Researchers from the National University of Singapore have invented a novel robotic walker that helps patients carry out physical therapy sessions to regain their leg movements and natural gait. The system also increases productivity of physiotherapists, and improves the quality of rehabilitation sessions. The walker can support a patient’s weight while providing the right amount of force at the pelvis to help the patient walk with a natural gait.

The robotic walker invented by team of researchers at the National University of Singapore. (Image courtesy of National University of Singapore)

The robotic walker comprises six modules: an omnidirectional mobile platform, an active body weight support unit, a pelvic and trunk motion support unit, a suite of body sensors, a functional electrical stimulation unit, and an intuitive user control interface. The walker can also provide assistive force, resistive force, and disturbance force, depending on the training requirements set by the therapists. In this way, patients can go through different training schemes that are often difficult to achieve manually.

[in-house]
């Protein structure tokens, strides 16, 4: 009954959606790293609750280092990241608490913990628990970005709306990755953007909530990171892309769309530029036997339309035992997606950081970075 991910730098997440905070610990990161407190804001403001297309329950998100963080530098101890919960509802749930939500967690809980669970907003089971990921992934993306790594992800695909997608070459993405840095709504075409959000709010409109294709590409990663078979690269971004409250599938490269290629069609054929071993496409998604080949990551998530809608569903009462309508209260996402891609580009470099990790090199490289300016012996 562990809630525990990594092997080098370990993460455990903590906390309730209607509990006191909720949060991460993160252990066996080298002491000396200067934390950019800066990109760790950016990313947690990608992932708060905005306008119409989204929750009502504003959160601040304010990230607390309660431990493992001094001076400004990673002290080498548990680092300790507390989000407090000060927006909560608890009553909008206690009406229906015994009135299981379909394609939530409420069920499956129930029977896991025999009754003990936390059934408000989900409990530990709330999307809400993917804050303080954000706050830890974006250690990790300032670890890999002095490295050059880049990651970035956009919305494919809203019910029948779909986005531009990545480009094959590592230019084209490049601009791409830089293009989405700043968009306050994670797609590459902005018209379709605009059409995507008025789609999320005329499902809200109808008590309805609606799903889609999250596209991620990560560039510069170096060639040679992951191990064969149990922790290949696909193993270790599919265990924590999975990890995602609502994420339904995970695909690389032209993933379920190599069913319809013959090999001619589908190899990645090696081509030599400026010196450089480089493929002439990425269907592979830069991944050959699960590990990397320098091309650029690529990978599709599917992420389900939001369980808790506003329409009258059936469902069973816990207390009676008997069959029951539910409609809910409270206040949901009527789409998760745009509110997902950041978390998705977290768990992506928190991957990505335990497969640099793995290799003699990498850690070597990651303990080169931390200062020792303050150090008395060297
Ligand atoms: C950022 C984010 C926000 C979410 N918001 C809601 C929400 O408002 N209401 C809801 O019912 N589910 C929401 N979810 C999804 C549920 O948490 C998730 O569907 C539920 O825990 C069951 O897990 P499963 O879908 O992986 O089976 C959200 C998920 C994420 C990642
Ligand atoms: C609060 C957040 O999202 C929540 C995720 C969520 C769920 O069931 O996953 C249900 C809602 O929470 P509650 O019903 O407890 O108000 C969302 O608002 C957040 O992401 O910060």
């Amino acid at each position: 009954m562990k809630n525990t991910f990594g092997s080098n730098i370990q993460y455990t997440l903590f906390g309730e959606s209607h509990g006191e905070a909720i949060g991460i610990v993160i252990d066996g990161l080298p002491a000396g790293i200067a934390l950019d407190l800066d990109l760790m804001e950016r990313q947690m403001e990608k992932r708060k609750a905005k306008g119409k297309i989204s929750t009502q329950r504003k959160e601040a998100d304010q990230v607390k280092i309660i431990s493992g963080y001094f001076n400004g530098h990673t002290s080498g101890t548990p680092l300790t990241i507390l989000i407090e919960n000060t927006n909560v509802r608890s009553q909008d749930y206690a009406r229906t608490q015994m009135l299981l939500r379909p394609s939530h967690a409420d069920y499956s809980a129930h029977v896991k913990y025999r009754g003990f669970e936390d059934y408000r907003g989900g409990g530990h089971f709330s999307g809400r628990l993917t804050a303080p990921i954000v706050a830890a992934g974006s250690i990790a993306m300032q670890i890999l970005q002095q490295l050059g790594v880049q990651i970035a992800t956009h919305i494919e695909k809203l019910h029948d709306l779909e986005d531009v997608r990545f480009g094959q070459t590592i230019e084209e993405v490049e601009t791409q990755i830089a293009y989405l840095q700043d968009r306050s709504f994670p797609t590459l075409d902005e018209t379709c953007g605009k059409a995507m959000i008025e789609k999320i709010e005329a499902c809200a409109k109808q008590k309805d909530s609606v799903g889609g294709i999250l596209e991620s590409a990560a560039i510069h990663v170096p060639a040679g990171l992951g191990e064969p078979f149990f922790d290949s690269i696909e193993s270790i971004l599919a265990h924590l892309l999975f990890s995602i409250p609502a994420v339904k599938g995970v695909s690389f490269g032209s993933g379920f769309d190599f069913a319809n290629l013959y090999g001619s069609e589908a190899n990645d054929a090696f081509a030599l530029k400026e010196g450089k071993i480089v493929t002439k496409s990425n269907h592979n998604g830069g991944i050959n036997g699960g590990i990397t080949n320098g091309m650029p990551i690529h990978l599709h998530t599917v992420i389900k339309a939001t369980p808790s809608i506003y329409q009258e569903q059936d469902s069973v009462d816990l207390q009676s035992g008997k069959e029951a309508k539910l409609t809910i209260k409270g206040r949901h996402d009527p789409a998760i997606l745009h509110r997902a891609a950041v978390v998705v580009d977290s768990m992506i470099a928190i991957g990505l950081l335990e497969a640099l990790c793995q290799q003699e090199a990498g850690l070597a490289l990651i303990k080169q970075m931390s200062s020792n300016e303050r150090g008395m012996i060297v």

It allows the patient to practice gait movements by walking over ground instead of on a treadmill. Manual therapy can be taken over by the robotic system, while physiotherapists can focus on providing better assessment and training guidance for patients. The device also reduces the number of physiotherapists needed to conduct each rehabilitation session.